Archive for the ‘ ~TIVERTON RI~ ’ Category

Sapowet Marsh – Tiverton

  • Sapowet Marsh Managment Area
  • Sapowet Avenue, Tiverton, RI
  • Trailhead: 41°34’56.51″N, 71°12’33.63″W
  • Last Time Hiked: September 4, 2017
  • Approximate distance hiked: 0.8 miles
  • Fairly easy, rocky beach walk.

 

Just by the bridge on the west side of Sapowet Avenue is a parking area for the small beach of the Sapowet Marsh Management Area. This small and rocky beach leads to Sapowet Point that overlooks the Sakonnet River. On the interior of the point are small pools of water and the marsh. At low tide there is more land to explore. Locals and fisherman frequent the area often and the scenery is perfect for a photographer. You will also find a very high concentration of fiddler crabs scurrying along the shore out by the point. Being a management area, hunting is allowed. Be sure to wear orange blaze during hunting season.

 

Map of the management area can be found at: Sapowet Marsh.

TWRI-Sapowet

Sapowet Marsh

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Fogland Beach – Tiverton

I was in the area just around sundown and thought I would take a stroll along the beach here at Fogland. The crescent shaped beach, overlooking the Sakonnet River, is short, less than a half mile in length from one end to the other. Looking to the south you will see a house that looks like a lighthouse up on a hill. To the west is the shore of Portsmouth. There is also a cove across the street with another small beach. There are no actual trails here, but there are several access points to the cove.

Sunset At Fogland Beach

Sunset At Fogland Beach

Basket Swamp – Tiverton

Just east of Weetamoo Woods is a property owned by the Tiverton Land Trust. Here at Basket Swamp the trails have recently been blazed and the RI Land Trust Council has created a trail map (see below). The trails here are very easy to follow, but be sure to follow the blazes as there are sharp turns and several other trails lead off of the property onto privately owned land. The trail starts at an asphalt parking area opposite the wind turbine in the open field. The trail, blazed white, first passes a large boulder before winding downhill into a fern covered forest. The trails here are soft and can be a little root bound, so watch your step. Soon I came to the first of several stone walls. Here the yellow blazed trail is to the left. I would return on that trail. For now I stayed to the right and continued to follow the white blazed trail to its end at a cleared swath of land. This cleared area is part of a gas utility easement. If you look to the right, in the distance you will see a red sign. Follow the clearing to that sign as it is the trailhead for the red trail. This trail follows the back edge of the property passing several more stone walls before coming to its end. I then turned left, followed the trail a short distance back to the cleared swath of land and saw the trail head for the yellow trail ahead. This trail follows the southern edge of the property briefly before turning north and heading back to the white blazed trail. Along this stretch is a small grove of holly and I came across some turkey. After reaching the white trail, I turned right and retraced my steps back to the car. I came across a couple of deer stands along this hike and there is signage requiring you to wear orange during hunting season.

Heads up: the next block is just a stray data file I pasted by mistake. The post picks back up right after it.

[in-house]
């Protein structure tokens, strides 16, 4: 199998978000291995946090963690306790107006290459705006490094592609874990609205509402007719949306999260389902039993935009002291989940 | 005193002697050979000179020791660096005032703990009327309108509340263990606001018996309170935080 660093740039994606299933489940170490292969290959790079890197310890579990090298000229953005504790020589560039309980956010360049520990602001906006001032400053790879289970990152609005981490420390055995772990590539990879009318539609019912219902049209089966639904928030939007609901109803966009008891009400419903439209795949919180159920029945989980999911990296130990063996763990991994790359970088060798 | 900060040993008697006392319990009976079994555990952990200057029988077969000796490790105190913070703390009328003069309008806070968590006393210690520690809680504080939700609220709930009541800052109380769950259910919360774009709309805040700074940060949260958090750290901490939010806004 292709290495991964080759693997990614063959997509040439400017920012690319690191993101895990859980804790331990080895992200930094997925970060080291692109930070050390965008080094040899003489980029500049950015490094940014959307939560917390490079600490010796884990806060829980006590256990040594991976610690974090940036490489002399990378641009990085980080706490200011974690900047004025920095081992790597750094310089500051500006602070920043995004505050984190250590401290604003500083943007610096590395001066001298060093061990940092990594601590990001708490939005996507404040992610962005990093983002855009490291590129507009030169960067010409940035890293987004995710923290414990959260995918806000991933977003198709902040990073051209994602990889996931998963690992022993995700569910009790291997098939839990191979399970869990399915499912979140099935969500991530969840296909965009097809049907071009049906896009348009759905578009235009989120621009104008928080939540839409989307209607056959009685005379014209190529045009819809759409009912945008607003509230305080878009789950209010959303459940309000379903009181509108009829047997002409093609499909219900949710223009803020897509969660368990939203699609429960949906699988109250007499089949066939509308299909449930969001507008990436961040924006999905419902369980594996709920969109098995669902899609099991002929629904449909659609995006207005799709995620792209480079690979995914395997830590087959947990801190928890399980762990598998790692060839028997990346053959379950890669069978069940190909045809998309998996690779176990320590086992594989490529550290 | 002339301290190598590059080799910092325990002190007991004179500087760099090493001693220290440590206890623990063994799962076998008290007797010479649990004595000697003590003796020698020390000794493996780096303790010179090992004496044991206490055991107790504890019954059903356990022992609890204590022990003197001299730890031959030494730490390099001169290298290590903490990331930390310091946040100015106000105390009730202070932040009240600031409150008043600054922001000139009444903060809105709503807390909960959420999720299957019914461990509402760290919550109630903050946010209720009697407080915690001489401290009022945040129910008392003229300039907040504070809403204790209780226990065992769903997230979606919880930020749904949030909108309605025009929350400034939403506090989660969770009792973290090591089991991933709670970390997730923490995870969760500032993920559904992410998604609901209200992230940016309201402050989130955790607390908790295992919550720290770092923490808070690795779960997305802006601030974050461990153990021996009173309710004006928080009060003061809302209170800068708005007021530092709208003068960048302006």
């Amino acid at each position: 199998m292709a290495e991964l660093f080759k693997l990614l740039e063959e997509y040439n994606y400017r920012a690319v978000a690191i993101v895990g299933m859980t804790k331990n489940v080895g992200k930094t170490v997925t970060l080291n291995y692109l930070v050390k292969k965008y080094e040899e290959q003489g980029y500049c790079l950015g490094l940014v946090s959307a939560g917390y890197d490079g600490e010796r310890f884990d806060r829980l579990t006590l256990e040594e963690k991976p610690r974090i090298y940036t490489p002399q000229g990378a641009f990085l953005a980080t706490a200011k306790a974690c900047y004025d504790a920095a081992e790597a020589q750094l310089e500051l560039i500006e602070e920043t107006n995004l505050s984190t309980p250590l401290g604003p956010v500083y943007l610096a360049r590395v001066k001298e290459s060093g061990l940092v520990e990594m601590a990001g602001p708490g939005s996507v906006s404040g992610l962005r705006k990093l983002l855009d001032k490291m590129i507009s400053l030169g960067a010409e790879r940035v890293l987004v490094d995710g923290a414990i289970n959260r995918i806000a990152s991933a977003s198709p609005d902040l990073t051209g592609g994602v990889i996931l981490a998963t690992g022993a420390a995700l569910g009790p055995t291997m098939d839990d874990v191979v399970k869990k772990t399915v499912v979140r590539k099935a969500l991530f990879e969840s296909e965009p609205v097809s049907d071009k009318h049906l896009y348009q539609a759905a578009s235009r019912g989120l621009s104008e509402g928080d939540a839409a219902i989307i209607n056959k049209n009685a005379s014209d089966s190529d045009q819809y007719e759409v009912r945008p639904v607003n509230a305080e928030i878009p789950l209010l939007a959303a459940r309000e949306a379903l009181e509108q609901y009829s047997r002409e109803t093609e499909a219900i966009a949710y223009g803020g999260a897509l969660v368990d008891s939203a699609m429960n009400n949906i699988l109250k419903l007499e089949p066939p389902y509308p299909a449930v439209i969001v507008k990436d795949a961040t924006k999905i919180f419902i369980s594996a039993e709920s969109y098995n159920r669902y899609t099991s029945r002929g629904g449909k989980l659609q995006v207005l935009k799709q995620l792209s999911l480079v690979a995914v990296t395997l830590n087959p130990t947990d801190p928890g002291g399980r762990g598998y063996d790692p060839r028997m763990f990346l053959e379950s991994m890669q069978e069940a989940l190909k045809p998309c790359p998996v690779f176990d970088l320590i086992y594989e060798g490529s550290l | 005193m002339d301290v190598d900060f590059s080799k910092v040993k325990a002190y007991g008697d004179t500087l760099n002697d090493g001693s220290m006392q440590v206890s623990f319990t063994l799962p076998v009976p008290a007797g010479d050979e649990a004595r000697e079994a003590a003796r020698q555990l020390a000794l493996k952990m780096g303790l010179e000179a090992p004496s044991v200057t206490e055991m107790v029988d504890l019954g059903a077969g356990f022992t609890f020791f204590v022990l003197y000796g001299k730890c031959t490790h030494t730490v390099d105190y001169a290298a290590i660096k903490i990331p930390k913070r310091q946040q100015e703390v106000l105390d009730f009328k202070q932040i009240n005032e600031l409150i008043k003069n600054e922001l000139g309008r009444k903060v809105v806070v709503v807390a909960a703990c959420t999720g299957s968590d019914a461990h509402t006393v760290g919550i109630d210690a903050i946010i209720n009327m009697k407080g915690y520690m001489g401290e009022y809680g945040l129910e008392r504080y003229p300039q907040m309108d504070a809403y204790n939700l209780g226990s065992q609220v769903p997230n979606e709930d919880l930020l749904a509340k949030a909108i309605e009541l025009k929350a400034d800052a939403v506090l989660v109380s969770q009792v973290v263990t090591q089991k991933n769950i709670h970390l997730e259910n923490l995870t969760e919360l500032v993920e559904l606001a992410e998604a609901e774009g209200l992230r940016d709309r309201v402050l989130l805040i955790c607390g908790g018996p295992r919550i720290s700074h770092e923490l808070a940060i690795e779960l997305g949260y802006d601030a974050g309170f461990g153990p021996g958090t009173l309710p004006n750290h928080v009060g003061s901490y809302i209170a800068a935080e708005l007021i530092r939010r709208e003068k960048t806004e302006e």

Trail map can be found at: Basket Swamp.

Stone Wall Along The Red Trail.

Stone Wall Along The Red Trail.

Weetamoo Woods/Pardon Gray Preserve – Tiverton

  • Weetamoo Woods/Pardon Gray Preserve
  • East Road, Tiverton, RI
  • Trailhead: 41°34’19.94″N,  71°10’37.90″W
  • Last Time Hiked: November 28, 2014
  • Approximate distance hiked: 5.6 miles
  • Moderate with optional areas of climbing that can be difficult.